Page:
Alternatively, requesters may access bankruptcy records through the PACER (Public Access to Court Electronic Records) system. To access the records, the individual must first register for a PACER account, which is free of charge. However, there is a fee of $0.10 per page to view documents. Once registered, individuals can search for bankruptcy cases using the debtor's name or case number and review the bankruptcy records electronically.
Can You Look Up Court Cases in Indiana?
The state judicial system allows the public to lookup Indiana court cases and case information online at no cost via its Case Search portal. Interested parties can search for cases on this portal by party name, attorney name, or case number. Alternatively, interested parties can access court case information by contacting the Clerk of Court's office where the case was heard. Copies of these court records can also be obtained from these offices or by utilizing a third-party vendor's services. Note that obtaining copies of court records typically requires the payment of a fee.
Indiana Court Case Lookup Exemptions
Indiana Rule 5 of Access to Court Records outlines the conditions for public access to court records. The rule stipulates that the following information is exempt from public disclosure:
- Information that is required by law to be kept confidential, such as juvenile delinquency records and certain adoption records.
- Information that is deemed confidential by court order, such as trade secrets or privileged or confidential commercial or financial information.
- Information that could compromise the safety or security of individuals or the court, such as information about a witness's address or a judge's home address.
- Information related to mental health, substance abuse treatment, and other medical or psychological treatment, unless the individual consents to disclosure.
- Information that would reveal the identity of a victim of certain crimes and may be subject to attorney-client privilege
What is a Court Docket in Indiana?
An Indiana court docket is an official record of court proceedings, including cases before the court, scheduled hearings, and case statuses. The clerk of court maintains court dockets, which are public records in Indiana and can be used for case tracking by attorneys and parties, research by journalists and researchers, and to promote transparency and accountability in the court system for the public. The court docket can be searched online through the Indiana MyCase portal or in person at the clerk's office in the relevant county.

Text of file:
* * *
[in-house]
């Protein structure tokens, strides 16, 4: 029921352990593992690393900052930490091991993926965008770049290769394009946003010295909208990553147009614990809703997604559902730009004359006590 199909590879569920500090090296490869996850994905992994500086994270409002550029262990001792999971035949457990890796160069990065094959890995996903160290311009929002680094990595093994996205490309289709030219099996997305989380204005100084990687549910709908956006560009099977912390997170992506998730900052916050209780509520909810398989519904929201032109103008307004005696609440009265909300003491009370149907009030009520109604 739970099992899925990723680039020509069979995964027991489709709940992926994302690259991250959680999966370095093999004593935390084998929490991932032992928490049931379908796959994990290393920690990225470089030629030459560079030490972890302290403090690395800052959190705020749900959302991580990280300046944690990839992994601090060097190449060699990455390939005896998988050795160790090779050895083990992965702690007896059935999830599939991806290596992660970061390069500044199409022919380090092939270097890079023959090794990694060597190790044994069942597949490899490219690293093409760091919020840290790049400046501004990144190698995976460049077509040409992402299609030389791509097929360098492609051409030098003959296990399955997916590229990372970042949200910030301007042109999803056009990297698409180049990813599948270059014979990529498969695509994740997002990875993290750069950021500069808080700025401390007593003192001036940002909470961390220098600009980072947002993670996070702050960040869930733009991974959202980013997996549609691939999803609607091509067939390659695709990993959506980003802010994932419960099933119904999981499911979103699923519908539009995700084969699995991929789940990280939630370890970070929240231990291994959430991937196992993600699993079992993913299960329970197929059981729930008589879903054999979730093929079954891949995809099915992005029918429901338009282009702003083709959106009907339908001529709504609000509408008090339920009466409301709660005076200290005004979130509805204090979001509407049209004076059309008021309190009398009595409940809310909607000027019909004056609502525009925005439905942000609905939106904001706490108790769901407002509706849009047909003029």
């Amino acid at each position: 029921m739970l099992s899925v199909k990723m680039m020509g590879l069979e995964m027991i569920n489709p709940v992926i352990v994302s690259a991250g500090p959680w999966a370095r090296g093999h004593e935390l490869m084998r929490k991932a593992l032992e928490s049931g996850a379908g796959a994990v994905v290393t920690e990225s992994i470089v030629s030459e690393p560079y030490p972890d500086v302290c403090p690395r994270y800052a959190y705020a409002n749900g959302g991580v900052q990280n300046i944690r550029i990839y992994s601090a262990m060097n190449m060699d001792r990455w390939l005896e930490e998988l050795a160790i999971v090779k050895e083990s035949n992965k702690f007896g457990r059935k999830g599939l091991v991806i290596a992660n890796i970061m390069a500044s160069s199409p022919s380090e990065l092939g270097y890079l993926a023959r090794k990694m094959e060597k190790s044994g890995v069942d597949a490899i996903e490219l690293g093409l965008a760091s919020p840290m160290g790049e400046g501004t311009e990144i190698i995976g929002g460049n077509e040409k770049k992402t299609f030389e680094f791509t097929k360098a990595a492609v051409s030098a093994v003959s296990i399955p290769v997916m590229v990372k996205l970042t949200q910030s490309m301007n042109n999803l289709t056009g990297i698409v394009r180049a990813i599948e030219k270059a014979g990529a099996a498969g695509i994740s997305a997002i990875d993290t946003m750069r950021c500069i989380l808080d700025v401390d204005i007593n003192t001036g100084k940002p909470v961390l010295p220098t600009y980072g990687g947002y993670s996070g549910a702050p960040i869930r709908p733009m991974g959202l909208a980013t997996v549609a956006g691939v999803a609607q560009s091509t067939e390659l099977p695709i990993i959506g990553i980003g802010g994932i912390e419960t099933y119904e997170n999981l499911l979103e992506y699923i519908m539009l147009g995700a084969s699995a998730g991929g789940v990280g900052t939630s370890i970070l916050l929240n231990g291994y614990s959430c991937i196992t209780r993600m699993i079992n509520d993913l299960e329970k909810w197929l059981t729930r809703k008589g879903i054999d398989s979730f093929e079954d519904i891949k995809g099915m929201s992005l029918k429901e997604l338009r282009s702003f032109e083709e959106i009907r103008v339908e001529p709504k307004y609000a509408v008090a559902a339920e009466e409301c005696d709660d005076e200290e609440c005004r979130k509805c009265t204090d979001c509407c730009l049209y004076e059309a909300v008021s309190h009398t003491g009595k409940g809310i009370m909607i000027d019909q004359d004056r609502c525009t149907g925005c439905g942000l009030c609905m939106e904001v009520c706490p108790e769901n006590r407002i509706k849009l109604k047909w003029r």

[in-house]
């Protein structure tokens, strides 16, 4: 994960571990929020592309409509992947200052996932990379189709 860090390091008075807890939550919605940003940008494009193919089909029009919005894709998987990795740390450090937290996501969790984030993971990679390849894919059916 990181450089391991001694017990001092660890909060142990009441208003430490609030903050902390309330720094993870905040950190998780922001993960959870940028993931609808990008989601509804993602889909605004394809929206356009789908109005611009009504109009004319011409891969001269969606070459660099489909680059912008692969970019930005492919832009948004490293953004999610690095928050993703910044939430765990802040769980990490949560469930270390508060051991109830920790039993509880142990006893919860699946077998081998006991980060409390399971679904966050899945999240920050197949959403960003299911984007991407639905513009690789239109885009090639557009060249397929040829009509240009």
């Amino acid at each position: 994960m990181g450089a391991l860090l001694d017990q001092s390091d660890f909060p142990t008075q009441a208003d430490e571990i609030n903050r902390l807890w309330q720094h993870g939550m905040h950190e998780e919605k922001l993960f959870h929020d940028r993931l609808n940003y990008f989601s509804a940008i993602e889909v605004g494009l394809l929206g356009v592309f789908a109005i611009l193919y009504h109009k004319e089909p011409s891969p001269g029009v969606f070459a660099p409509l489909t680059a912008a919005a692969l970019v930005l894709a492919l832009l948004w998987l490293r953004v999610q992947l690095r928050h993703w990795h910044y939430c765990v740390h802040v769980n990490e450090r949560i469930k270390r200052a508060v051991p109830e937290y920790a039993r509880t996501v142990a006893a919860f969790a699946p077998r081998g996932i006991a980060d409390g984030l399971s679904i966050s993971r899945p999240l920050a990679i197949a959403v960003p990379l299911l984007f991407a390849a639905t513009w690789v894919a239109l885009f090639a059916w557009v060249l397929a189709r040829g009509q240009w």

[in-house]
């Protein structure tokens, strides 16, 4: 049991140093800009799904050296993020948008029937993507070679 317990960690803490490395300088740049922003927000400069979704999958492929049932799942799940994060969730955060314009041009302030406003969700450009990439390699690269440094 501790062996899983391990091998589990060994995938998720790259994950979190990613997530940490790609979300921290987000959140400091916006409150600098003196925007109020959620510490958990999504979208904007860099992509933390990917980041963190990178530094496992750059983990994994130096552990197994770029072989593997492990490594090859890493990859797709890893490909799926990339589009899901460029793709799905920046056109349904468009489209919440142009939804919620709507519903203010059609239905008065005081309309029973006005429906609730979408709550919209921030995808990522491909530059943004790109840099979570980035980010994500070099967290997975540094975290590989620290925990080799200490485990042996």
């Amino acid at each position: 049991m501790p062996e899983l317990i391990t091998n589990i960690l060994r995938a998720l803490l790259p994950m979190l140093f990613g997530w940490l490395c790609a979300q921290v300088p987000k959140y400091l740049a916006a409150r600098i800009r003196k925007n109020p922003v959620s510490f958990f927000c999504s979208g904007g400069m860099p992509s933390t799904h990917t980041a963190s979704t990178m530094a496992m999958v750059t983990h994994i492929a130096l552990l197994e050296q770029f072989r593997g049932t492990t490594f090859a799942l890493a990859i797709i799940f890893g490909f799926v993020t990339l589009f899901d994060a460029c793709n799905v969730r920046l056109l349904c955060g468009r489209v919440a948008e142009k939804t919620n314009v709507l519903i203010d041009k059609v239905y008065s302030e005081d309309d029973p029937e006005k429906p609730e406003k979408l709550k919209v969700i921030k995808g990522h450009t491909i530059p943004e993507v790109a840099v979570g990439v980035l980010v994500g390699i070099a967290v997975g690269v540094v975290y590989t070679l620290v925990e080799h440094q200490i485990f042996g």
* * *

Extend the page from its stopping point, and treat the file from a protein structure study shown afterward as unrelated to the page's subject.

What are Civil Courts and Small Claims in Indiana?
In the Indiana judicial system, civil matters, including small claims, generally fall under the Circuit Courts and the Superior Courts' jurisdiction. Generally, Indiana Small Claims Courts handle civil matters where the amount in controversy is not more than $6,000. However, the Marion County Small Claims Courts handle civil matters that involve up to $8,000. Marion County is the only county in the state that has separate small claims courts.
Some City Courts and Town Courts are also statutorily authorized to handle small claims matters. The jurisdiction of these courts in small claims matters depends on the population of the area where the court is located:
- City Courts located in the five cities that have the largest population in counties inhabited by 400,001 – 699,999 people can handle small claims of up to $6,000
- Town Courts located in the largest town in counties inhabited by more than 400,000 people but less than 700,000 people can handle small claims of up to $6,000
- City Courts located in a city that is not a county seat and has a population of less than 35,000 can handle small claims matters that do not involve more than $3,000
- City Courts located in cities that have a population of more than 10,500 but less than 11,000 can handle small claims matters where the amount in controversy is not more than $1,500
Note that City Courts have no jurisdiction over any civil action that involves libel, slander, foreclosures of real estate mortgages that involve the title to the real estate, matters involving the estate of a deceased person, and actions in equity.
The Indiana Tax Court is an Appellate Court. Nevertheless, it maintains a small claims docket with original jurisdiction over refund claims from the Indiana Department of Revenue of less than $5,000.
Small claims matters are usually less formal and less expensive than other civil matters filed, and they do not require an attorney's presence. Generally, parties that wish to file a small claims matter in the State of Indiana must do so within a particular time frame after the incident occurred. Cases involving personal injuries, property damage, and unwritten employment contracts should be filed within two years. Matters involving contracts for sales of goods should be filed within four years, and matters involving rental disputes, recovery of property, and unwritten contracts should be filed within six years.